Elizabeth Cruzado Carranza and I first met in 2013 at the bus station in Caraz, in her native Peru where she had come to pick me up to then head up to the small village of Hualcayán. A colleague, Rebecca Bria had invited me to participate in a cultural heritage project in the small 400-person Andean community.  The next year, Eli applied to and was accepted as a graduate student at the University of Memphis.  I hired her as a graduate assistant at the C.H. Nash Museum at Chucalissa which provided her with a stipend and tuition waiver.    Upon receiving her M.A. from the University of Memphis, Eli was accepted and funded to a PhD program at the Louisiana State University.  Over the past five years, we worked together on several projects in both Hualcayán and the Casma region on Peru’s north coast.  Eli and I published articles and gave presentations based on our mutual work.  For example, here is the Annual Report from the first year’s activities for the Culture and Community in Casma nonprofit we launched.  Since our first meeting based in a student/faculty relationship, today we have moved to function as colleagues.  Since 2013, in my half-dozen trips to Peru, I have learned much about the rich cultural heritage of Eli’s country.

Eli and her family have always expressed tremendous gratitude to my wife and I for providing for her in terms of material and moral comfort during her time as a student in the U.S.  When she received her Masters Degree, members of her family from New York to Lima, Peru came to Memphis for the event.  At a dinner in Eli’s honor, I noted how her family always thanked me for helping Eli, but I wanted to use the occasion to thank them.  I noted that career goals for me included giving back for the benefits I received as a student and also to conduct meaningful work.  Besides the hospitality her family always provides when I am in Peru, I thanked them for entrusting their daughter to our household for two years – pretty much sight unseen.  I thanked them too as in coming to know an work with Eli, I ended the “institutional” part of my professional career in a several year project that met my expressed needs to be engaged in the preservation and presentation of the cultural heritage of underserved peoples.  I more fully learned through working with Eli how it is the student/mentee who provides the opportunity for the professor/mentor to live into their needs as a professional.  I have also come to see in students such as Eli the true collegial component of such relationships.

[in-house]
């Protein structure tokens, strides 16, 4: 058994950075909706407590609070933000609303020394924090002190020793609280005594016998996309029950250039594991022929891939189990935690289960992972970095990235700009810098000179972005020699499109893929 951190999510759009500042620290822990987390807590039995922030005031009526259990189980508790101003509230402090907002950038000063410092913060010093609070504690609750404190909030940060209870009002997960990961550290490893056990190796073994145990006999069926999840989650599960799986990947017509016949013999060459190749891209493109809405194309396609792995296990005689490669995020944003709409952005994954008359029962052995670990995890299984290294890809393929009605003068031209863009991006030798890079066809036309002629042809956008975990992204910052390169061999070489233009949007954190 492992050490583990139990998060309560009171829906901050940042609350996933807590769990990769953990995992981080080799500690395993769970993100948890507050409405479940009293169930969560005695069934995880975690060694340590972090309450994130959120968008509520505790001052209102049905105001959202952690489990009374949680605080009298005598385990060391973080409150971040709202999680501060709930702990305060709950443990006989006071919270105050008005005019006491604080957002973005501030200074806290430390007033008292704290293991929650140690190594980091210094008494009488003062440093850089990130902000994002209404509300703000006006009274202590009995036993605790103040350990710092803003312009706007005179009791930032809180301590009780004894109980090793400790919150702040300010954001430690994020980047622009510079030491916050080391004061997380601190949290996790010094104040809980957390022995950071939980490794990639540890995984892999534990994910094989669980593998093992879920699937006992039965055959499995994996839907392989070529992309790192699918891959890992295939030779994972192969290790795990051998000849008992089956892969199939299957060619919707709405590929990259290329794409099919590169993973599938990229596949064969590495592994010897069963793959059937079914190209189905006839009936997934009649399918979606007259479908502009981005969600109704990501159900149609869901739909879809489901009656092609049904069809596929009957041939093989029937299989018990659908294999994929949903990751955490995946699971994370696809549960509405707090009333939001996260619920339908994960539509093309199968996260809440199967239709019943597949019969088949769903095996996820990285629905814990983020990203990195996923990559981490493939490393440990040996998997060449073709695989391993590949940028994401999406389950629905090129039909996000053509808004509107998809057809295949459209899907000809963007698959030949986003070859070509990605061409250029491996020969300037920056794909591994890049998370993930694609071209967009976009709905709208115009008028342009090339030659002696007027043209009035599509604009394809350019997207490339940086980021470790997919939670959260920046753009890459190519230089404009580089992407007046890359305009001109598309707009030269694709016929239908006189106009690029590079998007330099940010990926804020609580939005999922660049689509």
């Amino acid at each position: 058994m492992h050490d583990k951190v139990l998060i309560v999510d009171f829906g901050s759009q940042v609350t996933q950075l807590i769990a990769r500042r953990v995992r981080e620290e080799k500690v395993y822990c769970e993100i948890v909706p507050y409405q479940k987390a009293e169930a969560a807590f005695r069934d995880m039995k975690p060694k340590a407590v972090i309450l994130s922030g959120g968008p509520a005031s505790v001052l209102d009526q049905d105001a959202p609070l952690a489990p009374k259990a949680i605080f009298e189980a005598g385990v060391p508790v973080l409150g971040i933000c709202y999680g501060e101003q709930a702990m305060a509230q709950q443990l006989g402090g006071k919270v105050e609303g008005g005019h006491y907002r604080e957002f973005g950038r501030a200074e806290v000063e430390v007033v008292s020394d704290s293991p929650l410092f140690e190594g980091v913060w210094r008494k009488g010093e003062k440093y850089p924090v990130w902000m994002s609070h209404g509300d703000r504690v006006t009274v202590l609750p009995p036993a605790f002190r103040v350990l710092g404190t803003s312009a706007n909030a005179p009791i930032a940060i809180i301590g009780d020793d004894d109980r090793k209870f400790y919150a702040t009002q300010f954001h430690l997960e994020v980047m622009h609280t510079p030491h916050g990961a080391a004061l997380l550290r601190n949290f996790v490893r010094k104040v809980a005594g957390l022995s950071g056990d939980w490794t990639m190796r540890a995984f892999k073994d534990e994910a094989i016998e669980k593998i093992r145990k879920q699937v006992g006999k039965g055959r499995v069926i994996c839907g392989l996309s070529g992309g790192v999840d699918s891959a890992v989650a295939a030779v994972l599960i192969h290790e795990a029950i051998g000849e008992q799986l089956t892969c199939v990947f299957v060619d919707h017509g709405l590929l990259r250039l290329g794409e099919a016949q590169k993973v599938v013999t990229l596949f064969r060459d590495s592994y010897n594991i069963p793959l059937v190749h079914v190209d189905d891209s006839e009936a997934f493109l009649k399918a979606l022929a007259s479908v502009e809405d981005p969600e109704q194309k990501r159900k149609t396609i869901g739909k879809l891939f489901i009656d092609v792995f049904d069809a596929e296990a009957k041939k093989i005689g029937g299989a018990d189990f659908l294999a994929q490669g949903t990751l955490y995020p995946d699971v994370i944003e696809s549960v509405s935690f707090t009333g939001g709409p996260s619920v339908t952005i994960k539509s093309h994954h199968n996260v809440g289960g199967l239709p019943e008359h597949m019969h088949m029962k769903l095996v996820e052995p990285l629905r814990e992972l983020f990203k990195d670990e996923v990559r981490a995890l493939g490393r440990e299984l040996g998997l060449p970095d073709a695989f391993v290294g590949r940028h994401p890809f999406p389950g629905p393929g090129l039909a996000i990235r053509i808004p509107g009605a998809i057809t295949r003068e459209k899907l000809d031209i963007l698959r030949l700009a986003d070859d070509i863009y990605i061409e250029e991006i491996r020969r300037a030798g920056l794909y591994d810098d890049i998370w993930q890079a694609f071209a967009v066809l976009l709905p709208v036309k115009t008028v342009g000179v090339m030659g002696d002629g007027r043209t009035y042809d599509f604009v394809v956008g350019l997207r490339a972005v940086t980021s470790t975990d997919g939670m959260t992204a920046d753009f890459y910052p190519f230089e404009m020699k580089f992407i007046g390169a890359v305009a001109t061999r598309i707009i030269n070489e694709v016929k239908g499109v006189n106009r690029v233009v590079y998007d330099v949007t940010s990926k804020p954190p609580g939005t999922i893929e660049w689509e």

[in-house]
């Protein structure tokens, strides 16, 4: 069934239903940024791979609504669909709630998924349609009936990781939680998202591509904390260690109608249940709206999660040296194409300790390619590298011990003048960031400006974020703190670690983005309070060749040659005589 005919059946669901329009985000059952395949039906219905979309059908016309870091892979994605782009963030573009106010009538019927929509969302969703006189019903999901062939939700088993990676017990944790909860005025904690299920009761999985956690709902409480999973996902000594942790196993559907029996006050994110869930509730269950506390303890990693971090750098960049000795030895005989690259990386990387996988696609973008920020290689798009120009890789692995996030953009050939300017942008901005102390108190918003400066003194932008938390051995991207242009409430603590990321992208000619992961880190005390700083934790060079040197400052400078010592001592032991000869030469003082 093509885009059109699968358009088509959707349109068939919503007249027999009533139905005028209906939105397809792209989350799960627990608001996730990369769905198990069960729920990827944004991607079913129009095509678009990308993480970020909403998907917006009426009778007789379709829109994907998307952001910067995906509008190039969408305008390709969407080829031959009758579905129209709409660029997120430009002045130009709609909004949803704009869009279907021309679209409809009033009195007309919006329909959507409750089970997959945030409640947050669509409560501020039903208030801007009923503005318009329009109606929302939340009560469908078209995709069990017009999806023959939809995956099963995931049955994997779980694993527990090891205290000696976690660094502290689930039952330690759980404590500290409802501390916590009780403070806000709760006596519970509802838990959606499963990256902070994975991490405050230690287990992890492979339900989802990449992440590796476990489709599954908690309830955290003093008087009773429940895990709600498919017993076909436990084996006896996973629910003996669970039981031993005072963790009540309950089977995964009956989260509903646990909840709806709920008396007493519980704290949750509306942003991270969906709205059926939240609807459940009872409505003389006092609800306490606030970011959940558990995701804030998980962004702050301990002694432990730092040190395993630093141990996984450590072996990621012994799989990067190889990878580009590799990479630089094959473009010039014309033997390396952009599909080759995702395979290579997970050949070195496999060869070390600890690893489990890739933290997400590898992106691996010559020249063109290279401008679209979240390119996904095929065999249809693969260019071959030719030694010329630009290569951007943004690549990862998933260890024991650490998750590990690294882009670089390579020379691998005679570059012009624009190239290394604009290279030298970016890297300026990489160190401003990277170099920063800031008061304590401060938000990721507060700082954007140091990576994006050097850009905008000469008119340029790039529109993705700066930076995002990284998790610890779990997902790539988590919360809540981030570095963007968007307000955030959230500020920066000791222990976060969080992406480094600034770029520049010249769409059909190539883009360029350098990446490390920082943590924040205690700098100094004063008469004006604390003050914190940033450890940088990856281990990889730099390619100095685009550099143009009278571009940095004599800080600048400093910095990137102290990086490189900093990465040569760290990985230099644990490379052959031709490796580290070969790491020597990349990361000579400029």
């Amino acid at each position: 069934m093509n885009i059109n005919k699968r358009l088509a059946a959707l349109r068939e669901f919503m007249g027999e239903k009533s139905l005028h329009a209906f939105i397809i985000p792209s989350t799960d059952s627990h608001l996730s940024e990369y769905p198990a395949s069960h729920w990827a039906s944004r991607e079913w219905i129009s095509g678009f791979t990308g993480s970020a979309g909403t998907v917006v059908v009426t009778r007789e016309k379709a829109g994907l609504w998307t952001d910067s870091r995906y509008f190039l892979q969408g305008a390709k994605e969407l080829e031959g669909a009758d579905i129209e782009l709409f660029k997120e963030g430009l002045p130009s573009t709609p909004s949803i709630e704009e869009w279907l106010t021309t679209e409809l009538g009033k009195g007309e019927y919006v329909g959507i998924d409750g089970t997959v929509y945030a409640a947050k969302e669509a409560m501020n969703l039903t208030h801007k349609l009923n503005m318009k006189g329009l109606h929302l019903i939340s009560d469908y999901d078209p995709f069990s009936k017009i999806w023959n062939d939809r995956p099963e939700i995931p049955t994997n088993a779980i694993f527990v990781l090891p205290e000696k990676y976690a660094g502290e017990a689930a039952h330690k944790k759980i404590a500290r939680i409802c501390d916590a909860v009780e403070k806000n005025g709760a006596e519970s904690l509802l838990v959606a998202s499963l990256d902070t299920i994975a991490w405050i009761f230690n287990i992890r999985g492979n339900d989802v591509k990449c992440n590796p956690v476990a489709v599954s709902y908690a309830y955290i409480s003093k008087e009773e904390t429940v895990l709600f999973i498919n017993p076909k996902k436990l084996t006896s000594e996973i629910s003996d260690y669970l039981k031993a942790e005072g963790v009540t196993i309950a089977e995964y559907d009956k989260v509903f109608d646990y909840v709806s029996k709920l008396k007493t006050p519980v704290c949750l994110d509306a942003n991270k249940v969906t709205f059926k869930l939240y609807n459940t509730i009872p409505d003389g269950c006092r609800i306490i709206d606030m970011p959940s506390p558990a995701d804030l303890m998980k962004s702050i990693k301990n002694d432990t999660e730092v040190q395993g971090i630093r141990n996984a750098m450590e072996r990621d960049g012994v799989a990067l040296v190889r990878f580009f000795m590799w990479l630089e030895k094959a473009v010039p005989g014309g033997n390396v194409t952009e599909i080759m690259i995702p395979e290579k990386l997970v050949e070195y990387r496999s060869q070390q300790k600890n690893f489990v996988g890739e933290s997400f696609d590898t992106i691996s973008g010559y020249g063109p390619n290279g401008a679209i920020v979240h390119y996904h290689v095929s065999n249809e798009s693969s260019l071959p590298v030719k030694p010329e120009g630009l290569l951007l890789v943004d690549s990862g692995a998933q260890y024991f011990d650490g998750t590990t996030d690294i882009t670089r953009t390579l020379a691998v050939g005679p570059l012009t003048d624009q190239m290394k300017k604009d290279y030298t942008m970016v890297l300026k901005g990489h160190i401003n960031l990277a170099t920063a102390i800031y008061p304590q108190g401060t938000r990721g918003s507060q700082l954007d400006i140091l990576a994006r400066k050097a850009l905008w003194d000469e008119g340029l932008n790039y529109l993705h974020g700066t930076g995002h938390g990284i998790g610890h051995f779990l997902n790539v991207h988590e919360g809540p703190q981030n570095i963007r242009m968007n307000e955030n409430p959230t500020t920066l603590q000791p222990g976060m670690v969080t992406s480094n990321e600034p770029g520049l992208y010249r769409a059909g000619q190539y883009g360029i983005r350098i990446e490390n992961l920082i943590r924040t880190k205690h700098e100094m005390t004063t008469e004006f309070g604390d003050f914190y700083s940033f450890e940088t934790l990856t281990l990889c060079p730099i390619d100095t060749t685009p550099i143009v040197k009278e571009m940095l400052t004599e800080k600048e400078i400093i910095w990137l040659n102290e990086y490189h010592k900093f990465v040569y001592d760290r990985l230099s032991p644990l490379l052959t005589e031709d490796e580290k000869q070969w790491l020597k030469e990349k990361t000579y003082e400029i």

Now, back to co-creation – in all three of the above examples, the expressed needs of the mentees formed the basis of the engagement – whether in gaining experience through internships, advising on an academic trajectory, or obtaining a graduate degree and launching a local program to preserve and present a vanishing cultural heritage.  At the same time, the expressed needs of the mentor are addressed equally by the very same processes.  Obviously, the mentee and mentor cannot exist independently. I am convinced that in ideal relationships, the mentor and mentee co-create with each other opportunities of equal value to grow more fully into their true selves.

God, Jefferson Sessions, and Sarah Sanders Meet

As it came to pass, God, Jefferson Beauregard Sessions, and Sarah Huckabee Sanders came to meet just outside Heaven’s Pearly Gates.  On the inside were thousands of Hispanic children attending a fiesta.  The conversation between the three adults got somewhat heated.


God: So now, tell me why is it that you chose to separate and imprison these children, made in my image, when their families sought asylum in the United States?


Sessions:   I would cite you to the Apostle Paul and his clear and wise command in Romans 13, to obey the laws of the government because God has ordained the government for his purposes ¹.

Sanders: Yes, it is very biblical to enforce the law²

God: Hmm. . . . there is no law that requires immigrant families to be separated. The decision to charge everyone crossing the border with illegal entry — and the decision to charge asylum seekers in criminal court rather than waiting to see if they qualify for asylum — are both decisions the Trump administration has made.³

Sessions: But as Paul commanded, we must obey our government decisions . . .

God: Hold it right there.  First off, your cherry picking scripture.  Why do you cite Paul, a mere mortal, but ignore my own written word and command. As y’all are fond of saying in your neck of the woods “That dog won’t hunt.”

Sessions: But . . .

God: No buts about it.  Sarah, let me ask you, in your vacation bible school years ago, what did you learn that I told Moses?